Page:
Officials point out that the bigger problem was the hacking of the 10,000 emails of government officials.

"We could say that some sensitive data shared via mails have been compromised. Although such information has not been used against India, these hackers don the role of a Trojan who sit on information and continuously monitor it. In case of these emails, those persons have been told to restructure the plan which they had sent on email, so that the information that was leaked out becomes invalid," an official linked to the probe said.

The other two major incidents were the hacking of the websites of the ministry of external affairs and home. These internal websites had crucial information about troop deployment.

The hackers also managed to access information regarding the force deployment of the Indo Tibetan Border Police. Officials in the ministry -- after a probe -- implemented an immediate change in strategy.

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Cyber wars with neighbours

Image: A person works on his computer at a cyber caf in China (image for representational purpose only)
Photographs: Reuters

Indian agencies have found that a majority of the incidents have emerged out of Pakistan and China. While Pakistan has focused more on a cyber war leading up to defacement of Indian sites, the Chinese have gone a step ahead and tried to bug our defence systems.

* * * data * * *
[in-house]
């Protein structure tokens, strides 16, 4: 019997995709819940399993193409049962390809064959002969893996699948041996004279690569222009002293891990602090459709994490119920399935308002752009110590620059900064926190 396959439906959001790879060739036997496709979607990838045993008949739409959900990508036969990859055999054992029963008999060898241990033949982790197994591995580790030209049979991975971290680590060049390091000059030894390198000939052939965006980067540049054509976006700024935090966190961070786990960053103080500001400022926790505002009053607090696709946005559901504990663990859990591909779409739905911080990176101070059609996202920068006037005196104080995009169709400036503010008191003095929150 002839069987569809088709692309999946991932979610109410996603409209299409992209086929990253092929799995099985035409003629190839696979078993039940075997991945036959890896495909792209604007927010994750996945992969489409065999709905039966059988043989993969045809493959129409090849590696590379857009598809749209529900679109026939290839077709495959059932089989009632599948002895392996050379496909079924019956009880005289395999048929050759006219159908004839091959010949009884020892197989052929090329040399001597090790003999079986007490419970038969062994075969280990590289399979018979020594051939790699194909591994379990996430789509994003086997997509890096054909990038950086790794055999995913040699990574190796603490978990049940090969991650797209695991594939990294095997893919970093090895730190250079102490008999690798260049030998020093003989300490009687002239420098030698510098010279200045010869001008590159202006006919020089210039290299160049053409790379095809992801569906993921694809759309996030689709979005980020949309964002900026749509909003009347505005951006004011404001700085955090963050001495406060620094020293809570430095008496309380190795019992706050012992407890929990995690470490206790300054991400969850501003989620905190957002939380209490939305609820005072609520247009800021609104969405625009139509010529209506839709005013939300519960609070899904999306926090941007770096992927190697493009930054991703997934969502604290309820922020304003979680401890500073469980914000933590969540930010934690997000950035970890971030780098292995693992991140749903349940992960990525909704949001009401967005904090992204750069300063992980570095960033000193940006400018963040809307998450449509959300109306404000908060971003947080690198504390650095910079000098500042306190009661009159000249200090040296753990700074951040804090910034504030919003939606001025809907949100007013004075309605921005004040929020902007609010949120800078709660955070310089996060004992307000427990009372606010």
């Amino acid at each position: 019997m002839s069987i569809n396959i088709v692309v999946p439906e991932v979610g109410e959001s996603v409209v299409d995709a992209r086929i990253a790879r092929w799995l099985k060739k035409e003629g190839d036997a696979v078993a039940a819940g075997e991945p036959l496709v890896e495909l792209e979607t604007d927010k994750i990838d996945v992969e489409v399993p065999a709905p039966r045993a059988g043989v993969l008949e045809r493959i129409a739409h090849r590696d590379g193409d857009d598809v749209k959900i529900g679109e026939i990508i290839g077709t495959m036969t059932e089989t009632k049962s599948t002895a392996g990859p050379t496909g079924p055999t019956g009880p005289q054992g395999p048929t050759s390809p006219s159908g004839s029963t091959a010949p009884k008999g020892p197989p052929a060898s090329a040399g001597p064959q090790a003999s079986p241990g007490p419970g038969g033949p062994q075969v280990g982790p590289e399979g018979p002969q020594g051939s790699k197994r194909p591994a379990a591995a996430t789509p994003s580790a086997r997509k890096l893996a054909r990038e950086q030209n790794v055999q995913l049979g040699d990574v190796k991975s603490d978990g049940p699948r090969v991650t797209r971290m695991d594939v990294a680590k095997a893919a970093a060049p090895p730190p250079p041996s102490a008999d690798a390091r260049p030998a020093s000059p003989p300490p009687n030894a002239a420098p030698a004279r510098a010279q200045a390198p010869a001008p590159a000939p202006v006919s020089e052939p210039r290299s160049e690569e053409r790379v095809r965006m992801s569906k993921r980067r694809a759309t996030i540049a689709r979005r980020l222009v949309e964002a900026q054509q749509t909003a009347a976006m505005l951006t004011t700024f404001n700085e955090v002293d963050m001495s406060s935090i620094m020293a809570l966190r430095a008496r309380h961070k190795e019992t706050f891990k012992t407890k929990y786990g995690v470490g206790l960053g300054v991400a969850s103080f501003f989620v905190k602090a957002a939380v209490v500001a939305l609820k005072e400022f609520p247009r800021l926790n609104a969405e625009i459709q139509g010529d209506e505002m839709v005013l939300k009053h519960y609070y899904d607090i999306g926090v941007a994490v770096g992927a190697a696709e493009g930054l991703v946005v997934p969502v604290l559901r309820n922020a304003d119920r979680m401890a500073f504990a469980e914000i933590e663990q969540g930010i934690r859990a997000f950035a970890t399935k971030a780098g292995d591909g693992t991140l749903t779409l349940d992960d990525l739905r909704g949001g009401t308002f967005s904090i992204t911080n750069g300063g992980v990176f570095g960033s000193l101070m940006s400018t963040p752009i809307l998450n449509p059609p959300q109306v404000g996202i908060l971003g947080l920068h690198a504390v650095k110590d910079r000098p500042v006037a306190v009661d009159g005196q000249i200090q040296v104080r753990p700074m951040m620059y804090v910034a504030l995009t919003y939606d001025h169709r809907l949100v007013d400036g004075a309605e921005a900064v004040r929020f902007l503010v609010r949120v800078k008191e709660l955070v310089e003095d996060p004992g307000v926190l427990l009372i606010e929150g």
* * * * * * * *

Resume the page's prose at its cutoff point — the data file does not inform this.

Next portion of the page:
From Pakistan comes the threat in the form of the Pakistan Cyber Army and also the H4tr Ck. Pakistan has been in a cyber war with India since 1998 and the first of the cyber armies set up by them was called the Milworm which had defaced the website of the Bhaba Atomic Research Centre.

Following this saw the birth of several other hacker groups called the Pakistan G Force, the Pakistan Cyber Army and the Pakistan Hackers Club.

On the Chinese front, it has been found that a hacker was working with Tencent, which is an e-tailer. It has been alleged that the cyber war against India was set up by a hacker called Gu Kaiyuan who gets government funding. He set up a system to hit at both Indian and Tibetan websites and called the campaign 'Luckycat' through which 90 attacks -- both on India and Tibet -- have been carried out.

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India on the defensive

Looking at the manner in which India has reacted to hacking incidents, it appears very defensive. On the cyber war front, Pakistan has hit us 110 times while we have hit them just 40 times in cyber defacing.

India realised that the first thing that needed to be done was amending the law. The Information Technology Act of 2000 was amended to provide better punishment for phishing and hacking.

The Indian Computer Emergency Response Team was set up to issue alerts against cyber threats. Every month the government also conducts six cyber security mock drills to find out the preparedness in handling such attacks. An IT system audit has to be carried out regularly.

More importantly the government has decided to spend Rs 46 crore every year to tackle this problem. This would mean that the agencies could hire ethical hackers and pay them well.

It was said that India needs at least 10,000 ethical hackers to keep the systems safe. The police have now been relying on ethical hackers on a part time basis to help them.

The government of India, on the other hand, has also issued guidelines. No sensitive information can be stored on the systems connected to the internet. A crisis management plan for protection against cyber attacks has also been formulated.

This has been done both at the state and the national level. All the government organisations have been told to implement information security management practises based on international standards.